Can Inflammation Teach Us About Pregnancy Stress? | PELV-ICE LLC.
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Can Inflammation Teach Us About Pregnancy Stress?

inflammation and stress postpartum

Presented this past week at the Society for Neuroscience Meeting in San Diego, CA, researchers from the Ohio State University presented some groundbreaking research that may link stress during pregnancy to increased inflammation, a major indicator of Postpartum Depression.

Lead author of the study, Benedetta Leuner, explained how areas of the brain that are used for mood regulation showed signs of inflammation in rodents that were used as models for Postpartum Depression after being exposed to stress during pregnancy with their pups.

On average, between 15 and 20% of women will be diagnosed with Postpartum Depression, meaning a larger number of those who suffer silently may be even larger. Despite the significant population of moms who have PPD, still very little is known about the exact cause. Doctors and medical professionals know that it is most likely to manifest from a complex matrix of indicators such as traumatic delivery, pain, history of depression and anxiety, medical conditions, and lack of support. But researchers from OSU indicate through their study that stress, and the inflammation generated by stress, may play a larger role that previously thought.

Leuner noted that studies have been done on the immune system and inflammation to better understand how it affects mood. Though much of the inflammation levels were being tested in the blood, and the results were mixed.

The subjects that exhibited external signs of stress, like anxious behaviors and decreased awareness of their pups, mimicked behaviors that are often found in women who are struggling with depression themselves. And when compared to other rats who were not stressed during their pregnancy, the test subjects were found to have inflammation markers on their brain tissue that indicated stress had affected the mood center, or medial prefrontal cortex. Additionally, Leuner and her team noted that the presence of stress related inflammation might change how immune cells in the brain function.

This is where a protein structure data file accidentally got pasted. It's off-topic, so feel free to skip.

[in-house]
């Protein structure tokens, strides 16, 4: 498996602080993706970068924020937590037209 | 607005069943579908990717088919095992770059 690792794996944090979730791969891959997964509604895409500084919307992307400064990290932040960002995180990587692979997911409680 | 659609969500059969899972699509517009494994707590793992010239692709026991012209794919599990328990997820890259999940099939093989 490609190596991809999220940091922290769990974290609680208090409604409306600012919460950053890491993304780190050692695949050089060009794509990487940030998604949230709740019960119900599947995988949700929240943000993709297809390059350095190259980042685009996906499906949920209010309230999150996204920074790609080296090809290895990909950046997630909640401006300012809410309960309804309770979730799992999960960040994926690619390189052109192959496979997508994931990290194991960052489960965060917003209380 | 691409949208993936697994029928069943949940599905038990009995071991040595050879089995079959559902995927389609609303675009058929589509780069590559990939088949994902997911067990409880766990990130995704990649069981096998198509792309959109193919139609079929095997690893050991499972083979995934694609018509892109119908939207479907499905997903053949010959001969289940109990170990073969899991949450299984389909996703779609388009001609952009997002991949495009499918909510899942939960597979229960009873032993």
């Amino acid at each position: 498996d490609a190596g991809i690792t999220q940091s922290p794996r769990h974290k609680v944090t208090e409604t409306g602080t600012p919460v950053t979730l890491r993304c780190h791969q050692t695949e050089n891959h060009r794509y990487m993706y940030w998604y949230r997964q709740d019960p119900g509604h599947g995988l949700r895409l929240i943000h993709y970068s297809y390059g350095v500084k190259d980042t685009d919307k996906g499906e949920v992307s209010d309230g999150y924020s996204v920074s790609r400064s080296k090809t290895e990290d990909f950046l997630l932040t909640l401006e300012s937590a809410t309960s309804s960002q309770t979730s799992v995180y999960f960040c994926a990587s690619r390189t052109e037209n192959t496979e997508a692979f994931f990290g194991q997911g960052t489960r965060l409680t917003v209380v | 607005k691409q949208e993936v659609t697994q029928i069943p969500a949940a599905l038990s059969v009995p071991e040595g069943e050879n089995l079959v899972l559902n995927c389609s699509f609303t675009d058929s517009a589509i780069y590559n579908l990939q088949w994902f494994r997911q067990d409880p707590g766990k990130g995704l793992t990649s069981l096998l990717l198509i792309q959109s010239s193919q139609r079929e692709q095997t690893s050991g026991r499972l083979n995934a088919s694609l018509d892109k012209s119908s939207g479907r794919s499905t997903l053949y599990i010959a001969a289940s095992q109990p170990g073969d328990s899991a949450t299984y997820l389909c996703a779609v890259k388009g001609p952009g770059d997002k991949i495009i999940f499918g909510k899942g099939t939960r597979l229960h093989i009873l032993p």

As opposed to previous studies, there was no inflammation found in the blood of the subjects, which could lead to better research on how the immune system and stress plays a role in mood disorders, specifically PPD.

Stress is often a major culprit behind the exacerbation of many illnesses and diseases like headaches, heart conditions, diabetes, and sleeping disorders. And as most moms can tell you, pregnancy on its own can be a trying time for mental and physical health, especially if a woman already has a medical condition. Inflammation has been a hot topic lately as researchers slowly discover all the ways it can negatively impact a body. To help combat high inflammation levels, most doctors recommend cutting out and adding specific foods, such as the following:

Foods to Avoid:

  • refined carbohydrates, such as white bread and pastries
  • French fries and other fried foods
  • soda and other sugar-sweetened beverages
  • red meat (burgers, steaks) and processed meat (hot dogs, sausage)
  • margarine, shortening, and lard

Foods to Increase in Your Diet:

  • tomatoes
  • olive oil
  • green leafy vegetables, such as spinach, kale, and collards
  • nuts like almonds and walnuts
  • fatty fish like salmon, mackerel, tuna, and sardines
  • fruits such as strawberries, blueberries, cherries, and oranges

courtesy of Harvard Medical

Obviously diet is not the cure-all for stress related illnesses, as many stressors can be caused by environmental factors. But an inflammation reduced body can at least aid in better mood regulation and help combat Postpartum Depression.

By Anna Pederson

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Mama Strut is devoted to revolutionizing postpartum healthcare and ensuring that all mamas are supported during the crucial 4th trimester. Our knowledge center is the hub for resources during postpartum and maternity. We're wishing you happy, healthy delivery and postpartum journey!

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About The Author

Anna Pederson is a graduate student at the University of Southern California, a writer, and a passionate advocate of women's health. She lives in Los Angeles.

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